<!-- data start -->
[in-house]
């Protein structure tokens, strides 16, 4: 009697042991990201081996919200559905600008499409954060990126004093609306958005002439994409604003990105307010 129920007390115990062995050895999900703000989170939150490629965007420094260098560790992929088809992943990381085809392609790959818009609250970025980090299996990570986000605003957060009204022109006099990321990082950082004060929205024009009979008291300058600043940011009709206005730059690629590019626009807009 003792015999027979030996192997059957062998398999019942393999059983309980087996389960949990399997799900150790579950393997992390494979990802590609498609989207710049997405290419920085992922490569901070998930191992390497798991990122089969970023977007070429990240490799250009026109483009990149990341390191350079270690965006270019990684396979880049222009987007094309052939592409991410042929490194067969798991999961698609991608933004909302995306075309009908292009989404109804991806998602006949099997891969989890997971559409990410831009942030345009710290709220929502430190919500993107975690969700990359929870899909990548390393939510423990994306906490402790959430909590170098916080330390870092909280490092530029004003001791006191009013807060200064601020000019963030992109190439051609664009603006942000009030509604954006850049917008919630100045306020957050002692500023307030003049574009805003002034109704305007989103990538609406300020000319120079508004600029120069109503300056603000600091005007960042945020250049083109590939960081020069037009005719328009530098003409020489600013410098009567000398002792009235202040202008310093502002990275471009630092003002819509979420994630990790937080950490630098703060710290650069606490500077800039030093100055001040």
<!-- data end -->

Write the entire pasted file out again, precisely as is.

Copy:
[in-house]
């Protein structure tokens, strides 16, 4: 009697042991990201081996919200559905600008499409954060990126004093609306958005002439994409604003990105307010 129920007390115990062995050895999900703000989170939150490629965007420094260098560790992929088809992943990381085809392609790959818009609250970025980090299996990570986000605003957060009204022109006099990321990082950082004060929205024009009979008291300058600043940011009709206005730059690629590019626009807009 003792015999027979030996192997059957062998398999019942393999059983309980087996389960949990399997799900150790579950393997992390494979990802590609498609989207710049997405290419920085992922490569901070998930191992390497798991990122089969970023977007070429990240490799250009026109483009990149990341390191350079270690965006270019990684396979880049222009987007094309052939592409991410042929490194067969798991999961698609991608933004909302995306075309009908292009989404109804991806998602006949099997891969989890997971559409990410831009942030345009710290709220929502430190919500993107975690969700990359929870899909990548390393939510423990994306906490402790959430909590170098916080330390870092909280490092530029004003001791006191009013807060200064601020000019963030992109190439051609664009603006942000009030509604954006850049917008919630100045306020957050002692500023307030003049574009805003002034109704305007989103990538609406300020000319120079508004600029120069109503300056603000600091005007960042945020250049083109590939960081020069037009005719328009530098003409020489600013410098009567000398002792009235202040202008310093502002990275471009630092003002819509979420994630990790937080950490630098703060710290650069606490500077800039030093100055001040």